But further depends on the karma it already has, since 1) upvoted posts are more visible, and 2) we often read things because we want to stay "in the loop" and we use karma to infer what the loop actually is.
And could also depend on karma because we may subconsciously use popularity to partially infer quality and may insufficiently adjust downwards.
This has all the prerequisites for information cascades that depend on slight variations in initial conditions.
An information cascade occurs when people update on other people's beliefs, which may individually be a rational decision but may still result in a self-reinforcing community opinion that does not necessarily reflect reality.
Two posts published simultaneously may be of equal quality, but if the former starts out with 100 karma compared to the latter's 1, we are likely to see the former gain a lot more karma compared to the latter before the frontpage time window is over.
In summary, karma information cascades pose two problems:
- They amplify small variations in initial conditions. This means that small initial differences between posts may persist over time, and this increases the extent to which the top karma posts depend on luck to get there.
- They amplify the relative differences between posts. If all you know about two posts is that the former has five times the karma, then you probably shouldn't infer that its conversion rate (or quality) is five times higher.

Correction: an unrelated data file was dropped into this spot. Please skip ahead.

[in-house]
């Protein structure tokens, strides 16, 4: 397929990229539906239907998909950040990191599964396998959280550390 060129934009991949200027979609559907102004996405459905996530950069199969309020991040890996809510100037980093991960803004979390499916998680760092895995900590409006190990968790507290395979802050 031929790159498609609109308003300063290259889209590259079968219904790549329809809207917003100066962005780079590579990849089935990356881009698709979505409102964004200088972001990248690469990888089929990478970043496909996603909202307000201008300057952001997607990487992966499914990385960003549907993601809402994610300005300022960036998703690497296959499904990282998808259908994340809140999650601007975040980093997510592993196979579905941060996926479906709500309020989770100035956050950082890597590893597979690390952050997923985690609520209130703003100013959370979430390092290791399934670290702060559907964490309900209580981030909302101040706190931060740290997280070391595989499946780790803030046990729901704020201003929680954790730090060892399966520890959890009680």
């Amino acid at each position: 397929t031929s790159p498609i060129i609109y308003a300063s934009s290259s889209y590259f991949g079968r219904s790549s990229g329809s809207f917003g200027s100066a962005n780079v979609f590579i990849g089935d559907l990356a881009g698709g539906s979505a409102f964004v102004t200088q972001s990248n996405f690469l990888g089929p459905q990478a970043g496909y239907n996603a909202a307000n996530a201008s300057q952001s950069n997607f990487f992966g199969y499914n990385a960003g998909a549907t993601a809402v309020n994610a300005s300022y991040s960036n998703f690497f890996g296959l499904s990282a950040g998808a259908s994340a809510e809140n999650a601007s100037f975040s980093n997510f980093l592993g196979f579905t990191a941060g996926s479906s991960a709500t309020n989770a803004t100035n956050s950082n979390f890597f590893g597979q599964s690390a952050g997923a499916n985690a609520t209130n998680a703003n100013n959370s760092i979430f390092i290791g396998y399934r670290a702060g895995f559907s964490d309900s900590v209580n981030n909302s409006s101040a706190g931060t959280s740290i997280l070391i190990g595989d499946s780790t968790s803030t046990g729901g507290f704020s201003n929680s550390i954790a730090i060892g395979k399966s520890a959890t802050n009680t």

Adjust for information cascades in real-time by hiding post authorship and karma first day of publication
You could imagine adjusting for information cascades by making karma follow a log curve, and doing this for all posts historically. This could ameliorate the second problem mentioned above, so maybe it's worth investigating and perhaps running simple computer simulations to decide on a fair curve. But I'm tentatively pessimistic about the value of that since it wouldn't change the ordinal ranking of posts, and that's what matters for visibility and sorting algorithms.
So to affect ordinal rankings, you need to deal with information cascades in real-time.
One way to do this could be to hide authorship and karma for 24 hours (or something) after the post has been published. Readers are now spread more evenly across day-one posts, which means that on day two, their relative karmas are more indicative of true conversion rates and less influenced by randomness and author popularity. So even if you let everything run as normal thenceforth, the information cascades would start on initial conditions that better reflect true conversion rates.
And importantly, this doesn't put new posts at a disadvantage compared to old posts. You're probably not changing the expected total karma over time by much. Instead, you're just changing how sensitive they are to randomness in initial conditions.
But, of course, there are trade-offs involved. To some of you, this might sound dumb but my intuition is that information cascades aren't that big of a problem in EA—for reasons. And delaying information about karma and authorship has a cost insofar as readers benefit from those as indicators of Value of Information.
To unequivocally recommend for or against it, I would want to do more investigation, but I think it's worth testing in order to get feedback on how it works in practice. To people who might wish to look into it, you might wish to find relevant insights in the field known as "veritistic social epistemology".
Assuming 1) people vote based on usefwlness-to-them, and 2) they're similar enough to you that usefwlness-to-them correlates strongly with usefwlness-to-you. Both are questionable assumptions, but you're already aware that karma only partially correlates with usefwlness-to-you.
FJehn had a somewhat related project last year, where they sorted based on a weighting of karma by the average karma for posts in the month of that post's publication.